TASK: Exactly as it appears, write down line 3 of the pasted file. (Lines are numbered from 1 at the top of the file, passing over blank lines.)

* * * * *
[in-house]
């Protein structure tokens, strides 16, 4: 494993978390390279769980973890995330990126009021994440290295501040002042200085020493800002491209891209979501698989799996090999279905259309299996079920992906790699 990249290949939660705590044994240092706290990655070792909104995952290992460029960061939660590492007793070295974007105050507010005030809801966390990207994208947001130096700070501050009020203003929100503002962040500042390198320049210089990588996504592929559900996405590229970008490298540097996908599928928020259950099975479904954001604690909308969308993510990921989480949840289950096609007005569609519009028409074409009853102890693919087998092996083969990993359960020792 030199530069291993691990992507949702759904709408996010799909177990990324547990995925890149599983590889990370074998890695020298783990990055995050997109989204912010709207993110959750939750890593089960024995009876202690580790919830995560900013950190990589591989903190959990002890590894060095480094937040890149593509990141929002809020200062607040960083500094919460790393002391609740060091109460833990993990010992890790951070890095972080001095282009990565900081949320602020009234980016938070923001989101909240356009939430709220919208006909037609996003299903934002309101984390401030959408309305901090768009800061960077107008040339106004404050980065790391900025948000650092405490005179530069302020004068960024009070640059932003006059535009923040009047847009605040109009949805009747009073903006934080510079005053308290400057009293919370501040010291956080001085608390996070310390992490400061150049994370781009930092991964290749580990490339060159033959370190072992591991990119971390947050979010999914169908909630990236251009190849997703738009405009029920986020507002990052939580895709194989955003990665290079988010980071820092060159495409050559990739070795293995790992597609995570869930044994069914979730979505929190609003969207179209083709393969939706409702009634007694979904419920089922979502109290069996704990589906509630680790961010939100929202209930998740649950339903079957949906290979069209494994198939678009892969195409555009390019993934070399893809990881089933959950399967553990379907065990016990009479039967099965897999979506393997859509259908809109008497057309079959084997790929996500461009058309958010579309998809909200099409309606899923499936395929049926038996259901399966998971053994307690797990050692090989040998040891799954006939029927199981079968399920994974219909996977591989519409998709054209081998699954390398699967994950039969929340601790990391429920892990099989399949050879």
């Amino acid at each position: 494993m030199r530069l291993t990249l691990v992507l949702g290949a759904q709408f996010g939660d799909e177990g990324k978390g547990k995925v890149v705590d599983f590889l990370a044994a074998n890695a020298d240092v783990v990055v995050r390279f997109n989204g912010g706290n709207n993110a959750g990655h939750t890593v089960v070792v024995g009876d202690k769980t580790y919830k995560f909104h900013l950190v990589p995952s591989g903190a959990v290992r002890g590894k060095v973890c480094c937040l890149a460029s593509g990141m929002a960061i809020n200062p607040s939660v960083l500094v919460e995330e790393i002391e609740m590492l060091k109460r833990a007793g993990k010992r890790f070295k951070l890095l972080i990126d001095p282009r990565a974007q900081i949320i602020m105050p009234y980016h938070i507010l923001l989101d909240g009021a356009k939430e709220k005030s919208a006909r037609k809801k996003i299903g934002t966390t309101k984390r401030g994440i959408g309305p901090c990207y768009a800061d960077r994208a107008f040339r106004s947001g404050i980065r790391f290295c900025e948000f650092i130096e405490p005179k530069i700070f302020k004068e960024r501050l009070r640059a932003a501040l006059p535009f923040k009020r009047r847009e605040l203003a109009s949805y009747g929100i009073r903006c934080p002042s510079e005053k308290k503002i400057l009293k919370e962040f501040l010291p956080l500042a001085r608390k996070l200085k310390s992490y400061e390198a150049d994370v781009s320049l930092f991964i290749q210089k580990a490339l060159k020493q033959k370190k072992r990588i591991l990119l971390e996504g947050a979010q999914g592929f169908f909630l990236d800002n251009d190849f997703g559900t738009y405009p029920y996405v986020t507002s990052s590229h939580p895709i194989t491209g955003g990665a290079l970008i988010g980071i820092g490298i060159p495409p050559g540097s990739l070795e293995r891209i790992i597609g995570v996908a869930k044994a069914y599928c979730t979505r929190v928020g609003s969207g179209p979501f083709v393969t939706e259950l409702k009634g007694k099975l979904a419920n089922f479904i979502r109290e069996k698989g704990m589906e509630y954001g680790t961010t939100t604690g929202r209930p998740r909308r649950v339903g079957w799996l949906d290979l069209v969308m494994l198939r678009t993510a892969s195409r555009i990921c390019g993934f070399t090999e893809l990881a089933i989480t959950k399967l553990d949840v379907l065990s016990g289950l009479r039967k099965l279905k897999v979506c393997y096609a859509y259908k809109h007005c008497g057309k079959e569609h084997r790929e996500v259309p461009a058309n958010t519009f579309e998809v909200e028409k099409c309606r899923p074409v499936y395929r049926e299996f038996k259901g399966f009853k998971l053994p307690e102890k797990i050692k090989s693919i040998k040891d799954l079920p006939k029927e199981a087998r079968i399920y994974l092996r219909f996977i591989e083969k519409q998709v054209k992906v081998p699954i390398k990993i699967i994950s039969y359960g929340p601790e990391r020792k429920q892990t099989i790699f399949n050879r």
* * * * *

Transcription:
């Amino acid at each position: 494993m030199r530069l291993t990249l691990v992507l949702g290949a759904q709408f996010g939660d799909e177990g990324k978390g547990k995925v890149v705590d599983f590889l990370a044994a074998n890695a020298d240092v783990v990055v995050r390279f997109n989204g912010g706290n709207n993110a959750g990655h939750t890593v089960v070792v024995g009876d202690k769980t580790y919830k995560f909104h900013l950190v990589p995952s591989g903190a959990v290992r002890g590894k060095v973890c480094c937040l890149a460029s593509g990141m929002a960061i809020n200062p607040s939660v960083l500094v919460e995330e790393i002391e609740m590492l060091k109460r833990a007793g993990k010992r890790f070295k951070l890095l972080i990126d001095p282009r990565a974007q900081i949320i602020m105050p009234y980016h938070i507010l923001l989101d909240g009021a356009k939430e709220k005030s919208a006909r037609k809801k996003i299903g934002t966390t309101k984390r401030g994440i959408g309305p901090c990207y768009a800061d960077r994208a107008f040339r106004s947001g404050i980065r790391f290295c900025e948000f650092i130096e405490p005179k530069i700070f302020k004068e960024r501050l009070r640059a932003a501040l006059p535009f923040k009020r009047r847009e605040l203003a109009s949805y009747g929100i009073r903006c934080p002042s510079e005053k308290k503002i400057l009293k919370e962040f501040l010291p956080l500042a001085r608390k996070l200085k310390s992490y400061e390198a150049d994370v781009s320049l930092f991964i290749q210089k580990a490339l060159k020493q033959k370190k072992r990588i591991l990119l971390e996504g947050a979010q999914g592929f169908f909630l990236d800002n251009d190849f997703g559900t738009y405009p029920y996405v986020t507002s990052s590229h939580p895709i194989t491209g955003g990665a290079l970008i988010g980071i820092g490298i060159p495409p050559g540097s990739l070795e293995r891209i790992i597609g995570v996908a869930k044994a069914y599928c979730t979505r929190v928020g609003s969207g179209p979501f083709v393969t939706e259950l409702k009634g007694k099975l979904a419920n089922f479904i979502r109290e069996k698989g704990m589906e509630y954001g680790t961010t939100t604690g929202r209930p998740r909308r649950v339903g079957w799996l949906d290979l069209v969308m494994l198939r678009t993510a892969s195409r555009i990921c390019g993934f070399t090999e893809l990881a089933i989480t959950k399967l553990d949840v379907l065990s016990g289950l009479r039967k099965l279905k897999v979506c393997y096609a859509y259908k809109h007005c008497g057309k079959e569609h084997r790929e996500v259309p461009a058309n958010t519009f579309e998809v909200e028409k099409c309606r899923p074409v499936y395929r049926e299996f038996k259901g399966f009853k998971l053994p307690e102890k797990i050692k090989s693919i040998k040891d799954l079920p006939k029927e199981a087998r079968i399920y994974l092996r219909f996977i591989e083969k519409q998709v054209k992906v081998p699954i390398k990993i699967i994950s039969y359960g929340p601790e990391r020792k429920q892990t099989i790699f399949n050879r």